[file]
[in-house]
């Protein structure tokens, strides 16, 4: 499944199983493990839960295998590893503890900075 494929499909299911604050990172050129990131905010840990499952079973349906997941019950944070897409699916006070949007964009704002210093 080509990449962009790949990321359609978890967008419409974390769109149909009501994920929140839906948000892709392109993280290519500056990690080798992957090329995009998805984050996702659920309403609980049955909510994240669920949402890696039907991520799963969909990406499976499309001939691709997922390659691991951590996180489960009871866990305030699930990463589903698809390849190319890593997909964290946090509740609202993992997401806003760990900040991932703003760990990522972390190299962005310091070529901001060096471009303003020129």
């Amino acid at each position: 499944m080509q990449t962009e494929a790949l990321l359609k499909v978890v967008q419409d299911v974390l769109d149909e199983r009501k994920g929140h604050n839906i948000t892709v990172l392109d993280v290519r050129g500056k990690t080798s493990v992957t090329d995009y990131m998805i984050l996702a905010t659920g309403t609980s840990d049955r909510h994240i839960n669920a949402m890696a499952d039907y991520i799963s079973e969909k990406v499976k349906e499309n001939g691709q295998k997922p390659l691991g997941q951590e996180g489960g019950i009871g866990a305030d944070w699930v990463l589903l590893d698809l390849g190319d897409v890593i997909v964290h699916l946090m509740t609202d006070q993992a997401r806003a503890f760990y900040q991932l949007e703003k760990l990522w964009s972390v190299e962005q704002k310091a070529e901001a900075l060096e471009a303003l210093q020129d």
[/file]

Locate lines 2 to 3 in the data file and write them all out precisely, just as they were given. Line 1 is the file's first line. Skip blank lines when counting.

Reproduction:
């Protein structure tokens, strides 16, 4: 499944199983493990839960295998590893503890900075 494929499909299911604050990172050129990131905010840990499952079973349906997941019950944070897409699916006070949007964009704002210093 080509990449962009790949990321359609978890967008419409974390769109149909009501994920929140839906948000892709392109993280290519500056990690080798992957090329995009998805984050996702659920309403609980049955909510994240669920949402890696039907991520799963969909990406499976499309001939691709997922390659691991951590996180489960009871866990305030699930990463589903698809390849190319890593997909964290946090509740609202993992997401806003760990900040991932703003760990990522972390190299962005310091070529901001060096471009303003020129």
């Amino acid at each position: 499944m080509q990449t962009e494929a790949l990321l359609k499909v978890v967008q419409d299911v974390l769109d149909e199983r009501k994920g929140h604050n839906i948000t892709v990172l392109d993280v290519r050129g500056k990690t080798s493990v992957t090329d995009y990131m998805i984050l996702a905010t659920g309403t609980s840990d049955r909510h994240i839960n669920a949402m890696a499952d039907y991520i799963s079973e969909k990406v499976k349906e499309n001939g691709q295998k997922p390659l691991g997941q951590e996180g489960g019950i009871g866990a305030d944070w699930v990463l589903l590893d698809l390849g190319d897409v890593i997909v964290h699916l946090m509740t609202d006070q993992a997401r806003a503890f760990y900040q991932l949007e703003k760990l990522w964009s972390v190299e962005q704002k310091a070529e901001a900075l060096e471009a303003l210093q020129d």